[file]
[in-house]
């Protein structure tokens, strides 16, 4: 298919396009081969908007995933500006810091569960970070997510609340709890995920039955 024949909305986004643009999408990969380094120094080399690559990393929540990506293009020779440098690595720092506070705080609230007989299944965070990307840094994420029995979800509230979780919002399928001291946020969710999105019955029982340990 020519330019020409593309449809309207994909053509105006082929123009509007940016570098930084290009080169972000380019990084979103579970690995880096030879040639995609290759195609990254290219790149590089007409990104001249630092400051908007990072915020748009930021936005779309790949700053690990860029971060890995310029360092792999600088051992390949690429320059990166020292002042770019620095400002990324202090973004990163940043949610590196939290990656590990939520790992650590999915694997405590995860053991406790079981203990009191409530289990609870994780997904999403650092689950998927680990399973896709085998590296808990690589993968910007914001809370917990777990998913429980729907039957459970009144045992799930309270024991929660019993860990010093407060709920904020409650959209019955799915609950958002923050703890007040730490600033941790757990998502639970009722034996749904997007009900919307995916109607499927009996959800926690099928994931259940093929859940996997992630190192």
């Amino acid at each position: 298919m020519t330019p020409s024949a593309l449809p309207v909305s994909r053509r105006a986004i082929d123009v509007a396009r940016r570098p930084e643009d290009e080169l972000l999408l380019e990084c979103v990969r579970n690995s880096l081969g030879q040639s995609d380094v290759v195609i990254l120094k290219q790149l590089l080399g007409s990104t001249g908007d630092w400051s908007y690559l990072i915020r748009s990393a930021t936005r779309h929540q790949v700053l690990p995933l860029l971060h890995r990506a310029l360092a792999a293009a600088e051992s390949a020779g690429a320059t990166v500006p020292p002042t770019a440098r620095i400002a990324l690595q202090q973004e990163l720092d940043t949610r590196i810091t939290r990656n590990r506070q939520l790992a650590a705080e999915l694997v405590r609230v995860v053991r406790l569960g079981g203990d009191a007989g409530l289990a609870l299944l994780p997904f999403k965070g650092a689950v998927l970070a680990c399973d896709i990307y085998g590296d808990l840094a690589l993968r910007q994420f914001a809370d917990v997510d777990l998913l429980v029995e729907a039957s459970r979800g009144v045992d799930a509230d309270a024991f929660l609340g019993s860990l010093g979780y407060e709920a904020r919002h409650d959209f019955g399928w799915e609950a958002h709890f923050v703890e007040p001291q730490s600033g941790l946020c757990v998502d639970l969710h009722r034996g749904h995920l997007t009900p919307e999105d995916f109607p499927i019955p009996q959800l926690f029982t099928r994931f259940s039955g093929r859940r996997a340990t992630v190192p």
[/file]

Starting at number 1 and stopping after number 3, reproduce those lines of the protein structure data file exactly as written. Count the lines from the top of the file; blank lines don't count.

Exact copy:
[in-house]
């Protein structure tokens, strides 16, 4: 298919396009081969908007995933500006810091569960970070997510609340709890995920039955 024949909305986004643009999408990969380094120094080399690559990393929540990506293009020779440098690595720092506070705080609230007989299944965070990307840094994420029995979800509230979780919002399928001291946020969710999105019955029982340990 020519330019020409593309449809309207994909053509105006082929123009509007940016570098930084290009080169972000380019990084979103579970690995880096030879040639995609290759195609990254290219790149590089007409990104001249630092400051908007990072915020748009930021936005779309790949700053690990860029971060890995310029360092792999600088051992390949690429320059990166020292002042770019620095400002990324202090973004990163940043949610590196939290990656590990939520790992650590999915694997405590995860053991406790079981203990009191409530289990609870994780997904999403650092689950998927680990399973896709085998590296808990690589993968910007914001809370917990777990998913429980729907039957459970009144045992799930309270024991929660019993860990010093407060709920904020409650959209019955799915609950958002923050703890007040730490600033941790757990998502639970009722034996749904997007009900919307995916109607499927009996959800926690099928994931259940093929859940996997992630190192």
């Amino acid at each position: 298919m020519t330019p020409s024949a593309l449809p309207v909305s994909r053509r105006a986004i082929d123009v509007a396009r940016r570098p930084e643009d290009e080169l972000l999408l380019e990084c979103v990969r579970n690995s880096l081969g030879q040639s995609d380094v290759v195609i990254l120094k290219q790149l590089l080399g007409s990104t001249g908007d630092w400051s908007y690559l990072i915020r748009s990393a930021t936005r779309h929540q790949v700053l690990p995933l860029l971060h890995r990506a310029l360092a792999a293009a600088e051992s390949a020779g690429a320059t990166v500006p020292p002042t770019a440098r620095i400002a990324l690595q202090q973004e990163l720092d940043t949610r590196i810091t939290r990656n590990r506070q939520l790992a650590a705080e999915l694997v405590r609230v995860v053991r406790l569960g079981g203990d009191a007989g409530l289990a609870l299944l994780p997904f999403k965070g650092a689950v998927l970070a680990c399973d896709i990307y085998g590296d808990l840094a690589l993968r910007q994420f914001a809370d917990v997510d777990l998913l429980v029995e729907a039957s459970r979800g009144v045992d799930a509230d309270a024991f929660l609340g019993s860990l010093g979780y407060e709920a904020r919002h409650d959209f019955g399928w799915e609950a958002h709890f923050v703890e007040p001291q730490s600033g941790l946020c757990v998502d639970l969710h009722r034996g749904h995920l997007t009900p919307e999105d995916f109607p499927i019955p009996q959800l926690f029982t099928r994931f259940s039955g093929r859940r996997a340990t992630v190192p």